55th International Art Exhibition – la Biennale di Venezia – Koki Tanaka – Japan Pavilion


abstract speaking – sharing uncertainty and collective acts
Koki Tanaka
Commissioner: The Japan Foundation. Curator: Mika Kuraya. 
Venue: Pavilion at Giardini

The Japan Foundation is delighted to announce artist Koki Tanaka’s representation of Japan at the 55th International Art Exhibition – la Biennale di Venezia, to be held from June to November, 2013, and will present the exhibition titled abstract speaking – sharing uncertainty and collective act, curated by Mika Kuraya, Chief Curator of the Department of Fine Arts, The National Museum of Modern Art, Tokyo.

Koki Tanaka
Born in 1975; currently lives and works in Los Angeles. In his diverse art practice spanning video, photography, site-specific installation, and interventional projects, Koki Tanaka visualizes and reveals the multiple contexts latent in the most simple of everyday acts. In his recent projects he documents the behavior unconsciously exhibited by people confronting unusual situations, e.g. a haircut given by nine hair stylists or a piano played by five pianists simultaneously, in an attempt to show an alternative side to things that we usually overlook in everyday living.
He has shown widely in and outside Japan: the Hammer Museum (Los Angeles), the Mori Art Museum (Tokyo), the Palais de Tokyo (Paris), the Taipei Biennial 2006 (Taipei), the Gwangju Biennial 2008 (Gwangju), the Asia Society (New York), the Yokohama Triennale 2011(Yokohama), the Witte de With (Rotterdam) and the Yerba Buena Center for the Arts (San Francisco). He will participate in “2013 California-Pacific Triennial” at the Orange County Museum of Art in June 2013.

Artist website: http://www.kktnk.com/

Artist’s statement


For example, each of us has within ourselves a problem. This problem is our own particular problem, and rarely does it converge with the problems of others. Problems always bring with them pain, and this pain, too, is something we cannot share with others. Things like sympathy and empathy only strengthen the boundary between those who are experiencing pain and those who are not. The vector of sympathy always travels from those who are not experiencing pain towards those who are. It cannot travel in the opposite direction. This is why we should probably explore engagement not through sympathy but through some other means.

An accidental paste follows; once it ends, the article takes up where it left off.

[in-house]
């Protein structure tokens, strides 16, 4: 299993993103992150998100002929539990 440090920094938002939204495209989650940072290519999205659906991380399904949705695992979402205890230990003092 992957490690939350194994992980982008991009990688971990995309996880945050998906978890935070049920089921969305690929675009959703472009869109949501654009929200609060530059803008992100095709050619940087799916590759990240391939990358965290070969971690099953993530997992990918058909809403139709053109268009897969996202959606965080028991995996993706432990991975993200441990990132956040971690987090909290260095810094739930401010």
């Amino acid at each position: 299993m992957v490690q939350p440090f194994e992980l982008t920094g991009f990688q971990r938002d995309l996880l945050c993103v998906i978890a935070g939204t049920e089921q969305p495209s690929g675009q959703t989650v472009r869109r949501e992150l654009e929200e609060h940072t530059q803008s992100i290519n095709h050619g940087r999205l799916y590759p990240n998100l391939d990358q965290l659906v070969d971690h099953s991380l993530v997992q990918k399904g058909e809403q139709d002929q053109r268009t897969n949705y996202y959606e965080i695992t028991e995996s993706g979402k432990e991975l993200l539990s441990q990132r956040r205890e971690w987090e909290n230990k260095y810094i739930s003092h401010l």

More than a year has passed since the earthquake and tsunami, yet many problems, including the disposal of the rubble, temporary housing, and the nuclear problem, continue. In the wake of the disaster, a large number of artists as well as architects, musicians, filmmakers and so on traveled to the affected areas to undertake volunteer work, initiating actions that reflected their own creative activities. These were not short-lived responses; rather, they are ongoing. At the Japan Pavilion at this year’s Venice Architecture Biennale, too, one such project will be unveiled. In the first few months after the disaster, the question on the lips of many Japanese artists was, “What can art do in response to this event?” And to this day, I think this question still lingers in the minds of many artists. While some have initiated direct actions, others have tried to respond indirectly by continuing to make art as they did before.

Well then, what exactly can I do? Actually, for me the question is rather one of thinking about what changes have occurred as a result of this event. One example is that there has arisen a social context marked by a strong willingness to share, a context that has likely not existed in Japan to date. When we look at Japanese society in terms of this context, even the most casual of actions have a completely different meaning depending on whether they occurred before or after that day. For example, on occasion we use stairs. Instead of an elevator or escalator, we use stairs. Until now we could have explained this by saying it was for our health or for the environment. But in today’s Japan, it would seem that the act of “simply ascending or descending stairs” can be interpreted differently. By this I mean it might reflect an attitude of not wanting to rely on electricity (in other words, nuclear power plants), although of course this may not necessarily be the intention of the individuals concerned. When I saw large numbers of people descending the stairs at a railway station in Tokyo, it looked to me like a demonstration of some kind. Not initiating new action, but re-examining, educing, and reinterpreting the context of the actions we have undertaken to date. By doing this, it should be possible to broadly generalize particular problems in specific regions, making it impossible for anyone to ignore them. Koki Tanaka



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